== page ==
In a time when leaders are busier than ever and have no energy to spare, how do they raise their leadership bar? I’ve been writing about this in recent posts. The third step in learning to Raise Your Leadership Bar is to be more intentional.
In Leading with Emotional Courage: How to Have Hard Conversations, Create Accountability, and Inspire Action on Your Most Important Work (Wiley, 2018), author Peter Bregman reminds leaders who want to be all they can be that they need to be strategic about their time and energy. They must be productive and that requires optimal focus and effectiveness. Being fatigued makes this much more difficult. Leaders can’t be busy just to be busy. Their time must count.
An intentional approach focuses on the most beneficial areas, and thinking can be one of them. You find what matters most by recognizing that the things bringing you the most joy are just as important as the things bringing the organization the most benefit. The intention is to pursue both.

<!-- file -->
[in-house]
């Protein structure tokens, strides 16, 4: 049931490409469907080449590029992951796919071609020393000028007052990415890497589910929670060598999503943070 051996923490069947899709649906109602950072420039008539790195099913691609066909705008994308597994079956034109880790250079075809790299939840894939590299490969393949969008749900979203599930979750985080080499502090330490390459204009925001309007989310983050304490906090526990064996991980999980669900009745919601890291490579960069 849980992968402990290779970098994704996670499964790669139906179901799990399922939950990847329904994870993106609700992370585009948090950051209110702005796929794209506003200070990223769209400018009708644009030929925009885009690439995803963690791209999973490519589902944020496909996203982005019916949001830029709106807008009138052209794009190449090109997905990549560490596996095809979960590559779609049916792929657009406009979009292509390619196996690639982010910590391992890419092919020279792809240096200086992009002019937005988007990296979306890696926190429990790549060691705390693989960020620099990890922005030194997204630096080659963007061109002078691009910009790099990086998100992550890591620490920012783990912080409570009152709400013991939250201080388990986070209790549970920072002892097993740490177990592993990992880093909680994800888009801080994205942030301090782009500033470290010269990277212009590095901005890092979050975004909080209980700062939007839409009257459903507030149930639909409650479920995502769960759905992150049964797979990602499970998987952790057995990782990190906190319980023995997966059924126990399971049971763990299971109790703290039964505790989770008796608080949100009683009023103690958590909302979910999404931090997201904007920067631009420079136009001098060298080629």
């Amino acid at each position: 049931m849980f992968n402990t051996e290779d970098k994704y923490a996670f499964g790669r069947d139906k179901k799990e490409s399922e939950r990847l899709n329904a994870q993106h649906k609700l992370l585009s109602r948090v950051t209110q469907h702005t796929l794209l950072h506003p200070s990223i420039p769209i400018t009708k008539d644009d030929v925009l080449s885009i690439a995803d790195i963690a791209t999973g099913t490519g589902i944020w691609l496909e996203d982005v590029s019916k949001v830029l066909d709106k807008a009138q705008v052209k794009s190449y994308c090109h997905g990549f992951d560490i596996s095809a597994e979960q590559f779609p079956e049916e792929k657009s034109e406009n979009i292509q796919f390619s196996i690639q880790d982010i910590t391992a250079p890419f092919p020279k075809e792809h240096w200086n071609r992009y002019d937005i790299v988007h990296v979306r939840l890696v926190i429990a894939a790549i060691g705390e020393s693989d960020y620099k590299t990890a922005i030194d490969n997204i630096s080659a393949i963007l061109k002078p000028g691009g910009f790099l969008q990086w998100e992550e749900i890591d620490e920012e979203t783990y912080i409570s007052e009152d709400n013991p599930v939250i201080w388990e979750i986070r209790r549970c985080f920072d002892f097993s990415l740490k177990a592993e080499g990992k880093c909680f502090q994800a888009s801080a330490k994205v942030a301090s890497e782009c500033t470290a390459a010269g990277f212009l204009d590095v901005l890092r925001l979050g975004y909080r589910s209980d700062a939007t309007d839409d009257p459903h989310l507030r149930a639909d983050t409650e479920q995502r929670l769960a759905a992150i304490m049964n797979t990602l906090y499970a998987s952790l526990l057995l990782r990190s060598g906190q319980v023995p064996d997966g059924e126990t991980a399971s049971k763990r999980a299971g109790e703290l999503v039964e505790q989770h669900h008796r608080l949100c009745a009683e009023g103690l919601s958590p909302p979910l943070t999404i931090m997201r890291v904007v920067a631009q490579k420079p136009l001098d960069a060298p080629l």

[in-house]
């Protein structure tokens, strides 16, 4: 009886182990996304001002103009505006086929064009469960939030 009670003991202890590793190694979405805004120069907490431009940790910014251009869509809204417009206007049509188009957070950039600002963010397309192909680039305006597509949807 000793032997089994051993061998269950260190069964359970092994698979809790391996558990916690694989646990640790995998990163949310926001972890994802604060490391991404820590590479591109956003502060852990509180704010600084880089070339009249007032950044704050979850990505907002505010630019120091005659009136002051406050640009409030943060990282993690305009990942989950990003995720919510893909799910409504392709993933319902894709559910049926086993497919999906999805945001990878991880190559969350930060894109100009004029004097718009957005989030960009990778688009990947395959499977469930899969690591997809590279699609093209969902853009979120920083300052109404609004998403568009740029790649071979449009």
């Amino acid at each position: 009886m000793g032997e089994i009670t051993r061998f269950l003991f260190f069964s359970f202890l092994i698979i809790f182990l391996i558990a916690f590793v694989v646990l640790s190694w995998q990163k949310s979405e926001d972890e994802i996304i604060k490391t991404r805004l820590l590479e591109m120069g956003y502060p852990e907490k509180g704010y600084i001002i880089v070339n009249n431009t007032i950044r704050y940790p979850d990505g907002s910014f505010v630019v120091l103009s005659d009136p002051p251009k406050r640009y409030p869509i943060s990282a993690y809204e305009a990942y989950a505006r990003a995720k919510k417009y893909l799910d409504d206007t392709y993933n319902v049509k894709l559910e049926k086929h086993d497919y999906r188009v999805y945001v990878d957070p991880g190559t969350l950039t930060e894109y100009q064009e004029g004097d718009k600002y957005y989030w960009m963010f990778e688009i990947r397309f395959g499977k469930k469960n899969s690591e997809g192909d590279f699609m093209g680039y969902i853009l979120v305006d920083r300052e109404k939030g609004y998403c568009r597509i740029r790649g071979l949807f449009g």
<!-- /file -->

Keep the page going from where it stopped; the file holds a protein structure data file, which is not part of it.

Joy is important to grow and refresh. It permits you to apply yourself and have a positive perspective in your role. A significant aspect of finding joy is to let go of the things that annoy, frustrate or drain you. Many leaders find doses of refreshment by letting emails go for a while. Take a step back from time to time and let go of worries.
Many leaders get worn down by wasting their time. Ineffective meetings, reports or trips take their toll. Make note of how you spend your effort, and you’ll see how much of it could be more fruitful. Make an intentional decision to change this as much as you can by revising your routine, commitments and habits. How can you reduce frustration and increase joy?
Do you spend too much unproductive time on the internet? Are all the meetings you attend necessary? Eliminate time wasters, but don’t obsess over it. If you want to reach your maximum potential, you must be intentional about your goals and the methods you’ll employ to achieve them.